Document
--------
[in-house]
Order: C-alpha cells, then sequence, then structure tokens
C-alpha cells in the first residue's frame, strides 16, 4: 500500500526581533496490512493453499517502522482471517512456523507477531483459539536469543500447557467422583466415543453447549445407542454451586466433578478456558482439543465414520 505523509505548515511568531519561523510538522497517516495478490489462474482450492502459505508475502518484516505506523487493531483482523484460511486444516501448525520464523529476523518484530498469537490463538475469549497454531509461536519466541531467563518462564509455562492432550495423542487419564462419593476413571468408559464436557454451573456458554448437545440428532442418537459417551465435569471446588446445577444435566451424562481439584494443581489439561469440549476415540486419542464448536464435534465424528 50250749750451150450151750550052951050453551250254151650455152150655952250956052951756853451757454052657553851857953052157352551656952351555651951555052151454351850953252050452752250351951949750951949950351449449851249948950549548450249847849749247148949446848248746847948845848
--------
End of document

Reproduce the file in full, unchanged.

[in-house]
Order: C-alpha cells, then sequence, then structure tokens
C-alpha cells in the first residue's frame, strides 16, 4: 500500500526581533496490512493453499517502522482471517512456523507477531483459539536469543500447557467422583466415543453447549445407542454451586466433578478456558482439543465414520 505523509505548515511568531519561523510538522497517516495478490489462474482450492502459505508475502518484516505506523487493531483482523484460511486444516501448525520464523529476523518484530498469537490463538475469549497454531509461536519466541531467563518462564509455562492432550495423542487419564462419593476413571468408559464436557454451573456458554448437545440428532442418537459417551465435569471446588446445577444435566451424562481439584494443581489439561469440549476415540486419542464448536464435534465424528 50250749750451150450151750550052951050453551250254151650455152150655952250956052951756853451757454052657553851857953052157352551656952351555651951555052151454351850953252050452752250351951949750951949950351449449851249948950549548450249847849749247148949446848248746847948845848